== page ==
Argon argon dating range
The rock samples are crushed, in clean equipment, to a size that preserves whole grains of the mineral to be dated, then sieved to help concentrate these grains of the target mineral.
The mineral sanidine, the high-temperature form of potassium feldspar, is the most desirable.
But micas, plagioclase, hornblende, clays and other minerals can yield good data, as can whole-rock analyses.
Young rocks have low levels of Ar, so as much as several kilograms may be needed.
Rock samples are recorded, marked, sealed and kept free of contamination and excessive heat on the way to the lab.
The site also must be geologically meaningful, clearly related to fossil-bearing rocks or other features that need a good date to join the big story.
Lava flows that lie above and below rock beds with ancient human fossils are a good—and true—example.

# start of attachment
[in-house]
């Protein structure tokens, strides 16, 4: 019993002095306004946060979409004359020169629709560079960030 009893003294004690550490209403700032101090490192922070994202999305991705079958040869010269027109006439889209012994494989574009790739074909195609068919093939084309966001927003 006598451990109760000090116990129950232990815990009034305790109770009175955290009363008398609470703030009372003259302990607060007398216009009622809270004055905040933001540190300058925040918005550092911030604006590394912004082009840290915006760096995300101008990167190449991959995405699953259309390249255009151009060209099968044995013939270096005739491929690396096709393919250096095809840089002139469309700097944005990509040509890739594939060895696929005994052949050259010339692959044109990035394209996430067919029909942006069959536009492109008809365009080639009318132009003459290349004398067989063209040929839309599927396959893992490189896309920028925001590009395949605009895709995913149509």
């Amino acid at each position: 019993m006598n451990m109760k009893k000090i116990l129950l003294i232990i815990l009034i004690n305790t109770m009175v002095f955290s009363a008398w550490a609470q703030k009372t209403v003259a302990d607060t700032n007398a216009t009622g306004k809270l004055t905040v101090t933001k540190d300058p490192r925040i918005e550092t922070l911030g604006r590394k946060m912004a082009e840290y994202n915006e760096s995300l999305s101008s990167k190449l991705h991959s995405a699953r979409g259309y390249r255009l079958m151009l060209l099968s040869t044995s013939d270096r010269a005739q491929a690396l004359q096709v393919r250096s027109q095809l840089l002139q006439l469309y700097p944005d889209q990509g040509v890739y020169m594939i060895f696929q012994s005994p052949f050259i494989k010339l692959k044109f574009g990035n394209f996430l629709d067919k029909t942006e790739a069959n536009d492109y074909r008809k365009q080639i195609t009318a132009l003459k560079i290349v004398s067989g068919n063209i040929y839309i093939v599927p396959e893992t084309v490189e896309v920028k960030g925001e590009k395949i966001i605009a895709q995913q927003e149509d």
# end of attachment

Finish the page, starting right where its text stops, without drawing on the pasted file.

Potassium occurs in two stable isotopes (Ar atoms trapped inside minerals.
What simplifies things is that potassium is a reactive metal and argon is an inert gas: Potassium is always tightly locked up in minerals whereas argon is not part of any minerals. So assuming that no air gets into a mineral grain when it first forms, it has zero argon content.
The rock sample to be dated must be chosen very carefully.
Any alteration or fracturing means that the potassium or the argon or both have been disturbed.
By Andrew Alden The potassium-argon (K-Ar) isotopic dating method is especially useful for determining the age of lavas.